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Public Speaking and Reading: A Treatise on Delivery, According to the ...
E. N. Kirby
Ingen forhåndsvisning - 2017
action arms aspect attention attitude audience becomes body breathing Cæsar called CHAPTER chest clear close common delivery demand determined direct earnestness educated effective effort elements emotion emphasis English exercises expressive face fact fault feeling fire force frequently front gesture give given hand head hence hold ideas important involved kind language leading lifted listener look marked matter means mental method mind move movements nature never object once organs pause persons physical pitch practice principles proper Public Speaking qualities reading realize relations requires result selection sense sentence side slide sound speaker speech stand strong student suggests syllable things thinking thought tion tone treatment true turn utterance variety vocal voice vowels whole
Side 158 - Listen, my children, and you shall hear Of the midnight ride of Paul Revere, On the eighteenth of April, in Seventy-five; Hardly a man is now alive Who remembers that famous day and year. He said to his friend, "If the British march By land or sea from the town tonight, Hang a lantern aloft in the belfry arch Of the North Church tower as a signal light,— One, if by land, and two, if by sea; And I on the opposite shore will be, Ready to ride and spread the alarm Through every Middlesex village and...
Side 181 - The stars peep behind her and peer; And I laugh to see them whirl and flee, Like a swarm of golden bees, When I widen the rent in my wind-built tent, Till the calm rivers, lakes, and seas, Like strips of the sky fallen through me on high, Are each paved with the moon and these. I bind the sun's throne with a burning zone, And the moon's with a girdle of pearl; The volcanoes are dim, and the stars reel and swim, When the whirlwinds my banner unfurl.
Side 159 - For suddenly all his thoughts are bent On a shadowy something far away, Where the river widens to meet the bay, — A line of black that bends and floats On the rising tide, like a bridge of boats. Meanwhile, impatient to mount and ride, Booted and spurred, with a heavy stride On the opposite shore walked Paul Revere.
Side 154 - Ay, and that tongue of his that bade the Romans Mark him and write his speeches in their books, Alas, it cried, 'Give me some drink, Titinius,' As a sick girl. Ye gods ! it doth amaze me A man of such a feeble temper should So get the start of the majestic world And bear the palm alone.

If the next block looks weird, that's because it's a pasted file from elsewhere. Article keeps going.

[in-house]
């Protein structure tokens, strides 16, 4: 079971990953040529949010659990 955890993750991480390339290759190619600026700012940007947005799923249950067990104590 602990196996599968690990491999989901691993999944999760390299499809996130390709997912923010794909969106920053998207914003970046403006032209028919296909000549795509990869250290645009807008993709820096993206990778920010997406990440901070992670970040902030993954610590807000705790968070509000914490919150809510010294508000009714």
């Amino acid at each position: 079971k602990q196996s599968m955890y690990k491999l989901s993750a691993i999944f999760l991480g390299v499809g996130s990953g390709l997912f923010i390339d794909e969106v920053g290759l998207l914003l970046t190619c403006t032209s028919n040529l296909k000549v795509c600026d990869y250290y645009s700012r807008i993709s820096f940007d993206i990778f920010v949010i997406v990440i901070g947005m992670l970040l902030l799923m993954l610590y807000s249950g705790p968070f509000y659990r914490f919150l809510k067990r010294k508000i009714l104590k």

Side 173 - He recognized on the sign, however, the ruby face of King George, under which he had smoked so many a peaceful pipe ; but even this was singularly metamorphosed. The red coat was changed for one of blue and buff, a sword was held in the hand instead of a sceptre, the head was decorated with a cocked hat, and underneath was painted in large characters,
Side 173 - Rip recollected. The very character of the people seemed changed. There was a busy, bustling, disputatious tone about it, instead of the accustomed phlegm and drowsy tranquillity.
Side 158 - Just as the moon rose over the bay, Where swinging wide at her moorings lay The Somerset, British man-of-war; A phantom ship, with each mast and spar Across the moon like a prison bar, And a huge black hulk, that was magnified By its own reflection in the tide.
Side 160 - So through the night rode Paul Revere ; And so through the night went his cry of alarm To every Middlesex village and farm, — A cry of defiance and not of fear, A voice in the darkness, a knock at the door, And a word that shall echo for evermore!
Side 174 - Alas! gentlemen," cried Rip, somewhat dismayed, "I am a poor, quiet man, a native of the place and a loyal subject of the King, God bless him!" Here a general shout burst from the bystanders: "A Tory, a Tory! A spy! A refugee! Hustle him! Away with him!" It was with great difficulty that the self-important man in the cocked hat restored order, and having assumed a tenfold austerity of brow, demanded again of the unknown culprit what he came there for, and whom he was seeking. The poor man humbly...